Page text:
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Want to feel more Calm, get some Headspace, and practice Mindfulness Daily?


Let me ask again…want to feel more Calm, get some Head­space, and prac­tice Mind­ful­ness Dai­ly?

There are apps for that—hundreds of them, besides the three I just men­tioned.

These apps make a promise: Rather than invest­ing count­less hours and dol­lars in mind­ful­ness class­es or mind­ful­ness-based ther­a­py, we can choose to med­i­tate from the com­fort of our smart­phones. Users are flock­ing to mind­ful­ness apps in hopes of cul­ti­vat­ing kind atten­tion to their own thoughts and feel­ings, and of reap­ing the men­tal and phys­i­cal ben­e­fits that go along with mind­ful­ness.

But do they work? What does sci­ence say about mind­ful­ness apps?

Research began in earnest only about four years ago, and stud­ies are indeed point­ing to poten­tial ben­e­fits for our stress, emo­tions, and rela­tion­ships. The find­ings may not be as con­clu­sive as app mar­keters would have you believe—but they do sug­gest you should at least con­sid­er try­ing one.

Digital stress reduction

Much of the research so far involves the pop­u­lar mind­ful­ness app Head­space, which has attract­ed 20 mil­lion users across 190 coun­tries since its launch in 2012. The app’s med­i­ta­tions are voiced by Head­space founder and for­mer Bud­dhist monk Andy Pud­di­combe, start­ing with sim­ple breath­ing and body scan prac­tices.

In one 2018 study, researchers test­ed Head­space with 70 adults. All the par­tic­i­pants start­ed by answer­ing sur­veys about their pos­i­tive and neg­a­tive feel­ings, their stress, and their irri­tabil­i­ty in the past week. Then, over the course of a month, half the group com­plet­ed ten intro­duc­to­ry ses­sions on Head­space, while the oth­er half lis­tened to excerpts from Puddicombe’s audio­book about mind­ful­ness and med­i­ta­tion with­out any guid­ed prac­tice.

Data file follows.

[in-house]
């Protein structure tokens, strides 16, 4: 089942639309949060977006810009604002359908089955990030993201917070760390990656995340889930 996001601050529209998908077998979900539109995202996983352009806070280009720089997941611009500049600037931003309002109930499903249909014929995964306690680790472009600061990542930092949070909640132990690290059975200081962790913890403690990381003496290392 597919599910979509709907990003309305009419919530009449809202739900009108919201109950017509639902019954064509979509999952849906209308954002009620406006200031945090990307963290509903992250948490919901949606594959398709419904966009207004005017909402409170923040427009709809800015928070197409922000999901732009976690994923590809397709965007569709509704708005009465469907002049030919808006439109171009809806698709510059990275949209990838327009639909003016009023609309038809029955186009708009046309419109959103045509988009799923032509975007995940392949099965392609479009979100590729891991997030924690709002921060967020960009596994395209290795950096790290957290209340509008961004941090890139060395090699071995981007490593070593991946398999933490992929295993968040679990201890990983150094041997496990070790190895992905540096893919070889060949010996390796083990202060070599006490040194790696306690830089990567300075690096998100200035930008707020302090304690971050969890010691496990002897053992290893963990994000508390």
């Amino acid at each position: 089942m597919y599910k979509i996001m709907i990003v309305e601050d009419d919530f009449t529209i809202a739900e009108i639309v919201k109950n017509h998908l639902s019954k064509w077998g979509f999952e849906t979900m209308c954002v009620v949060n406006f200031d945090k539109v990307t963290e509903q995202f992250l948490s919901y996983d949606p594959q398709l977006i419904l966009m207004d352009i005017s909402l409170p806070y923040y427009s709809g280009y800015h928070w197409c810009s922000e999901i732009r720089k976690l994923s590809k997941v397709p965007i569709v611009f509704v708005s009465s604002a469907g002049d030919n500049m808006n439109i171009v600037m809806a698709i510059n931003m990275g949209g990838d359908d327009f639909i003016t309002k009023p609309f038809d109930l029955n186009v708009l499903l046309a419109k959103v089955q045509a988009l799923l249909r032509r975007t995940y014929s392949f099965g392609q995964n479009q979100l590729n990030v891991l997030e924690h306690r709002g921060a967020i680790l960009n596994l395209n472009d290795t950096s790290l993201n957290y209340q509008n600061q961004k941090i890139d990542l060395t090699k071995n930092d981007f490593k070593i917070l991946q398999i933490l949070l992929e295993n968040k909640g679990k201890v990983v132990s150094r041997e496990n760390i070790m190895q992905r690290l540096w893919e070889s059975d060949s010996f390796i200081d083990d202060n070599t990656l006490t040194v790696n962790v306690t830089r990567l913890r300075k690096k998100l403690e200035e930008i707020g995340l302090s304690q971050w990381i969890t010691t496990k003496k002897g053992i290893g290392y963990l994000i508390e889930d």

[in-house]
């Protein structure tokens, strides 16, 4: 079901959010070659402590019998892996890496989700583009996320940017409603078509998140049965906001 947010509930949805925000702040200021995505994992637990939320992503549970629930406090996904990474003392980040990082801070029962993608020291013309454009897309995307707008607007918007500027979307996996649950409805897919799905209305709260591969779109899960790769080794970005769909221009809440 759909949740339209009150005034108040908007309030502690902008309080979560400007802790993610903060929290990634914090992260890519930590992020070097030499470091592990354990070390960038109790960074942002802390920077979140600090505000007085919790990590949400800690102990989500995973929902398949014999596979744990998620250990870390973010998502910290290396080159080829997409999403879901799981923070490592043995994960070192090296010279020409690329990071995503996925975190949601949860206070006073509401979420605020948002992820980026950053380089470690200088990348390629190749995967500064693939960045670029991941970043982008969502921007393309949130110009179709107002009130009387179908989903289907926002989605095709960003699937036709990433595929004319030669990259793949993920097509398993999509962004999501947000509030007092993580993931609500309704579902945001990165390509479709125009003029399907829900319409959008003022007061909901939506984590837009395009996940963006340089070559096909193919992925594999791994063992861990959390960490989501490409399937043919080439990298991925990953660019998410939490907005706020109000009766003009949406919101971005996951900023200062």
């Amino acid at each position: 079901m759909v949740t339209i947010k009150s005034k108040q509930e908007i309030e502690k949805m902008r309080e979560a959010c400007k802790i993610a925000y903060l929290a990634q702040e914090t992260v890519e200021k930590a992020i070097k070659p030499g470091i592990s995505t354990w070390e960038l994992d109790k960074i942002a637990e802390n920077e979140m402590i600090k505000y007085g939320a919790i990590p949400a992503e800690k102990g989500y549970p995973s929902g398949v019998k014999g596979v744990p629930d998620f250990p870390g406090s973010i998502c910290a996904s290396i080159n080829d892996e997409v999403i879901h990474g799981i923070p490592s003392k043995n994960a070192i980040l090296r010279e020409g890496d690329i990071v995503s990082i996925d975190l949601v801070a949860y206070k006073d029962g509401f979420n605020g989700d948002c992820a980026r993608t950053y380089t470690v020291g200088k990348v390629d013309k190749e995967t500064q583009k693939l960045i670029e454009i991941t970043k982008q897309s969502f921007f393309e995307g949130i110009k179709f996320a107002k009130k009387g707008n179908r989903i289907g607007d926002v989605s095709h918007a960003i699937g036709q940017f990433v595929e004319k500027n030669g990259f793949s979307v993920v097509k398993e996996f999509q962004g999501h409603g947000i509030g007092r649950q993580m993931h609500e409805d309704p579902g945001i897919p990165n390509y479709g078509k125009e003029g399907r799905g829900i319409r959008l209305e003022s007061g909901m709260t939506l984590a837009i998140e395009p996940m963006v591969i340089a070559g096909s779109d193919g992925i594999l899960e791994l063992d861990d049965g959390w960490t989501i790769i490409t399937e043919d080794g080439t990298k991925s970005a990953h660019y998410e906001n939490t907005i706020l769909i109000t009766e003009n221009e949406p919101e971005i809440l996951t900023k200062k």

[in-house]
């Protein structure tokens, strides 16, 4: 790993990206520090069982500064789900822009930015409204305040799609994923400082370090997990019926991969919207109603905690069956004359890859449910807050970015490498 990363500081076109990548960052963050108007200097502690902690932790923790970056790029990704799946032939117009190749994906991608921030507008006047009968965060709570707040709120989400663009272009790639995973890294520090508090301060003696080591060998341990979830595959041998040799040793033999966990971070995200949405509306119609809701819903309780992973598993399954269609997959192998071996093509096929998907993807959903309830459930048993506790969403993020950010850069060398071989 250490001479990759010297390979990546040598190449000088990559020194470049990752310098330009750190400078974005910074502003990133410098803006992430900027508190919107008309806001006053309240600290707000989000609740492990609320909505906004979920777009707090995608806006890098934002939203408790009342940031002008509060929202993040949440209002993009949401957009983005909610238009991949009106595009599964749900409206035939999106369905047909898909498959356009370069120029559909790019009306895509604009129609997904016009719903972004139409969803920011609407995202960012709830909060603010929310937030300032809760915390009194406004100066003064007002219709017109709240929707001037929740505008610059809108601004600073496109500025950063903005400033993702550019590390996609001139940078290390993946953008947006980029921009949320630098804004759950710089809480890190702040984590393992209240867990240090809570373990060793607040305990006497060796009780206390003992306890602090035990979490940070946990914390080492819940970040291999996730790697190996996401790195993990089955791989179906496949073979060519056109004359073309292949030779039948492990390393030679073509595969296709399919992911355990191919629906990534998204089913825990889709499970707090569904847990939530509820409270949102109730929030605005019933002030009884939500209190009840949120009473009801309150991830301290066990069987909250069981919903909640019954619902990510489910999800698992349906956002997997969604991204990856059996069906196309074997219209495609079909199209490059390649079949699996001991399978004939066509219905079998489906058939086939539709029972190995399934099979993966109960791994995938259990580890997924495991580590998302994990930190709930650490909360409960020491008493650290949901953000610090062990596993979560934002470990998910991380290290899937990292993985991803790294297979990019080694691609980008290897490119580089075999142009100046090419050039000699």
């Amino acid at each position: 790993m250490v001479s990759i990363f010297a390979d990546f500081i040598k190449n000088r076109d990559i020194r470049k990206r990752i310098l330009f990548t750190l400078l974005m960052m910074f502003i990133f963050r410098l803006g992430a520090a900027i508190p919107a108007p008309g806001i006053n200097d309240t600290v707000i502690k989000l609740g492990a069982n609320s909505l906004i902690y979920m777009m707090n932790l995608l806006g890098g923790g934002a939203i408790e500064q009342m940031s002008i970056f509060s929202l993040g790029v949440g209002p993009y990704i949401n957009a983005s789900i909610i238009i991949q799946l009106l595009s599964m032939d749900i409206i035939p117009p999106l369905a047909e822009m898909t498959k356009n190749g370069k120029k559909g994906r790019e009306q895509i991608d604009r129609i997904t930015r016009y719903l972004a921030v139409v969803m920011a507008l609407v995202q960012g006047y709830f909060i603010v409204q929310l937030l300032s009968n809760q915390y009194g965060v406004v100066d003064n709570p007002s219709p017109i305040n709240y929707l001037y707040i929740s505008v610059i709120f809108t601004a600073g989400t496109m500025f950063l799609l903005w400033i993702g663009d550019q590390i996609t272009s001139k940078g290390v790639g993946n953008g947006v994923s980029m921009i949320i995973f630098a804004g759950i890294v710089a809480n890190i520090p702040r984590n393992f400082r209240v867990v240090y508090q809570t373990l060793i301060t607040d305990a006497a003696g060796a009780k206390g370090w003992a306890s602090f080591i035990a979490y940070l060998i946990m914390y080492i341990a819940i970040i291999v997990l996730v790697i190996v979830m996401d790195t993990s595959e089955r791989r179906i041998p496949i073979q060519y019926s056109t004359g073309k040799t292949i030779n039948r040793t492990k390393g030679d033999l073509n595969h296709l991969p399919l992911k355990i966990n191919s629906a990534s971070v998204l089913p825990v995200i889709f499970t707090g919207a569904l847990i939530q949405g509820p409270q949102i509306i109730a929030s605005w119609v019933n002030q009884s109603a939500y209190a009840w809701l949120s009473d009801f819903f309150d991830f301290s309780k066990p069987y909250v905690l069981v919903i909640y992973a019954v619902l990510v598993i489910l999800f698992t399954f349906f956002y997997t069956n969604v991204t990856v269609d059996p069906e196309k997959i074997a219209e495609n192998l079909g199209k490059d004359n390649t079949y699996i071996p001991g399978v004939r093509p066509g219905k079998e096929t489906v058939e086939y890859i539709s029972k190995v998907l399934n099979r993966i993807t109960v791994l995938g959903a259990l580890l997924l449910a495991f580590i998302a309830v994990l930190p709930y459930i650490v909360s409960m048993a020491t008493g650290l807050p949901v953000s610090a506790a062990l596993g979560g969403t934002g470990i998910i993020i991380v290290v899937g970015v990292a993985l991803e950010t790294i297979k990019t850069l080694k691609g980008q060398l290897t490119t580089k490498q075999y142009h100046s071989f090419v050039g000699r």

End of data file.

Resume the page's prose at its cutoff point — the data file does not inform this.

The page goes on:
After­ward, the med­i­ta­tion group was far­ing much bet­ter. Accord­ing to a sec­ond round of sur­veys, they felt (on bal­ance) more pos­i­tive emo­tions and less bur­dened by exter­nal demands, respon­si­bil­i­ties, and pres­sure than the audio­book lis­ten­ers. These changes hap­pened after just 100 min­utes of prac­tice.

This is great news for peo­ple that are curi­ous about mind­ful­ness but are wor­ried about hav­ing to invest hours and hours of time before see­ing any ben­e­fits,” says lead author Mar­cos Econo­mides, who (along with his coau­thors) was employed by Head­space at the time of the study. “Such ear­ly ben­e­fits could pro­vide moti­va­tion for casu­al users to devel­op a more long-term mind­ful­ness prac­tice.”

Stress is also bio­log­i­cal, leav­ing an imprint on our bod­ies that can lead to health prob­lems lat­er in life. Could mind­ful­ness apps affect stress at this lev­el, too, not just in our minds?

In anoth­er recent study, researchers test­ed this ques­tion while also try­ing to fig­ure out which aspects of mind­ful­ness edu­ca­tion are most cru­cial. They recruit­ed 153 adults to prac­tice for 20 min­utes a day, split­ting them up into three groups. One group prac­ticed the mind­ful­ness skill of mon­i­tor­ing, which involves detect­ing and dis­tin­guish­ing between dif­fer­ent sen­sa­tions in your body. A sec­ond group learned mon­i­tor­ing and accep­tance, the abil­i­ty to stay relaxed, wel­come thoughts and feel­ings in your mind, and gen­tly acknowl­edge them. A third group learned cop­ing skills, like see­ing the pos­i­tive in neg­a­tive sit­u­a­tions and ana­lyz­ing per­son­al prob­lems.

These new­found skills were put to the test at the end of two weeks. In an infa­mous lab­o­ra­to­ry exper­i­ment, par­tic­i­pants had to give a five-minute speech and do math out loud while trained observers gave crit­i­cal feed­back, point­ed out errors, and gen­er­al­ly exud­ed cold­ness and judg­ment. All the while, the par­tic­i­pants wore a cuff to mon­i­tor their esca­lat­ing blood pres­sure and gave peri­od­ic sali­va sam­ples that would be ana­lyzed for cor­ti­sol, a hor­mone released in response to stress.